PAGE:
A few weeks ago, as you might remember, I read and reviewed a pretty cool fantasy novel for kids. I originally spotted this novel at my local library, just begging to be picked up and read. While the book’s title didn’t immediately ring any bells, the name of the author did. The novel was The Islands of Chaldea, the last novel from acclaimed fantasy author Diana Wynne Jones, who sadly passed away in 2011. You can read my review of The Islands of Chaldea here, if you’re so inclined.
Over the years, Jones published many, many works that we all know and love. My personal favorite is Howl’s Moving Castle. I saw the movie first, fell in love, realized it was a book, and completely geeked out. Jones was an amazing author, creative and innovative, and is terribly missed. At the time of her death, she was working on The Islands of Chaldea. Instead of publishing the novel in an unfinished state, her family decided to place the book’s fate into the capable hands of Ursula Jones, Diana’s sister. After reading Chaldea, I immediately sought out more of Ursula’s work, because she’s that good.
I’ve been fortunate enough to get to chat a bit with Ursula over email, and she agreed to answer a few of my burning questions for your reading pleasure. Enjoy!
1. From reading your bio and exploring your website, it seems that you are a jack-of-all-trades, particularly for the creative arts. You’ve written picture books, performed Shakespeare, and opened a shop. What’s been your favorite experience so far?
I don’t really have a favourite experience. All the different things that I’ve done have their own special joys and horrors and one never knows which is coming next. That certainly keeps me on my toes! Perhaps that’s my favourite thing: being on my toes.
2. I just finished reading The Princess Who Had No Kingdom and The Witch’s Children. I love that your characters are smart, mischievous, a little stubborn. Are your characters based on people that you know in real life?
Some people have suggested that the three Witch’s Children are based on my sisters and myself. I’m not so sure. They just came to me one windy day after I’d been walking in Hyde Park in central London with my dog, Stubbs. Stubbs was a very good actor and kept the family finances going when everyone else was out of work or ‘resting’ as the English used to call it politely. Not that the cats would have dreamed of working. That’s not what being a cat is for, dear me no. Being a cat is for sleeping and sitting on your owner’s keyboard so that they can’t type this email or popping out for the night on private business.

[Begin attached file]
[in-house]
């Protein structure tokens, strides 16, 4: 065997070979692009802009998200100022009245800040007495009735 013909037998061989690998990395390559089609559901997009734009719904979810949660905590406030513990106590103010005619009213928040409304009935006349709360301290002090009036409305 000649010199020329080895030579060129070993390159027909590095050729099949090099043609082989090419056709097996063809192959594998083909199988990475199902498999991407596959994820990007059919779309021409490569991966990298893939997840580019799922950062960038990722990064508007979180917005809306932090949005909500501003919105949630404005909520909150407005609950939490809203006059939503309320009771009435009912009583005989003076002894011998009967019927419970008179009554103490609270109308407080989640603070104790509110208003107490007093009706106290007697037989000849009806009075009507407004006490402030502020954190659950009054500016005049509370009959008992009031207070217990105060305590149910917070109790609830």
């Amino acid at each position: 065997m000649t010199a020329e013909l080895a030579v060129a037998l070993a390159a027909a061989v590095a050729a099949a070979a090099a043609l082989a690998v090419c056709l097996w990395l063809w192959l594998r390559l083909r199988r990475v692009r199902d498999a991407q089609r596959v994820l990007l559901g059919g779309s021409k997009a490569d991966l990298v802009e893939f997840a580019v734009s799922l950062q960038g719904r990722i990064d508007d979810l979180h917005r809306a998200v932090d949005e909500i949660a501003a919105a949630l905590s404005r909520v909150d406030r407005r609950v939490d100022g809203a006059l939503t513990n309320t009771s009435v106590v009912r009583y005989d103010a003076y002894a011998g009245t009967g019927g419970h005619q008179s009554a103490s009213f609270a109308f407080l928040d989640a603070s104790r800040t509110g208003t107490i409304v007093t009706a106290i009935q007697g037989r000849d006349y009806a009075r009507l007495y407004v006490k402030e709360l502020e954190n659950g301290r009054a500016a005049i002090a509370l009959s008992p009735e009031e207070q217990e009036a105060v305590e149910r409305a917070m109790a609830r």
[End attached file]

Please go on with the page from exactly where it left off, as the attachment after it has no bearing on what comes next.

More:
3. I also love the humor that you just infuse into your books. I was laughing out loud at the outlandish situations the witch’s children got themselves into. They are so unique as characters. What’s your process for character creation?
I don’t have a process for creating my characters – or not one that I’m aware of. They just arrive and demand my attention.
4. You completed The Islands of Chaldea after your sister passed away. Was there reluctance on your part? Did you ever consider not finishing it?
I didn’t think Diana would want her work finished by anyone else because I knew I wouldn’t have liked someone completing a book of mine. However, the family was very keen to give Diana’s readers her final work. Had it been a book for adults it might have been published unfinished but I felt that young readers would be disappointed and think they had been cheated if the story were incomplete. I would have thought so when I was a kid so I took on the task.
5. Do you think the intended ending of Islands was different than your ending?
I have no idea. Sorry.
6. Islands seemed like it could have been a successful series. Any plans to write more Islands books?
As far as I know, there are no plans for an Islands series. Your question has made me wonder whether Diana intended to do more, though. Who can tell? She was very private about her writing while it was in progress.
7. Final thoughts?
By the way, have a look at Google UK home page doodle today, 16th August, which would have been Diana Wynne Jones’s 80th birthday had she lived. It’s a lovely tribute to the most wonderful writer and the most marvellous sister you could ever possibly have.
About Ursula Jones
When I was little, I wanted to be an actress. I still wanted to be one when I grew up, so I became one!
Having trained at RADA (Royal Academy of Dramatic Art) I worked in what was called ‘weekly rep’. The actors put on a play every week, performing one at night and rehearsing the next one during the day. It’s hard work. I shed kilos. Then I took a banana boat to Jamaica where I helped research a frog that hatches baby frogs and not tadpoles. I moved on to New York where I did some exciting, experimental theatre. Back in England, I was lucky enough to join the Unicorn Theatre for Children in London.
It was there that I discovered I wanted to be a writer, too. And so that’s what I did. I wrote lots of plays for the company, and I haven’t stopped writing for children since.
*Author photo and biography courtesy of the official website for Ursula Jones. Learn more about her here!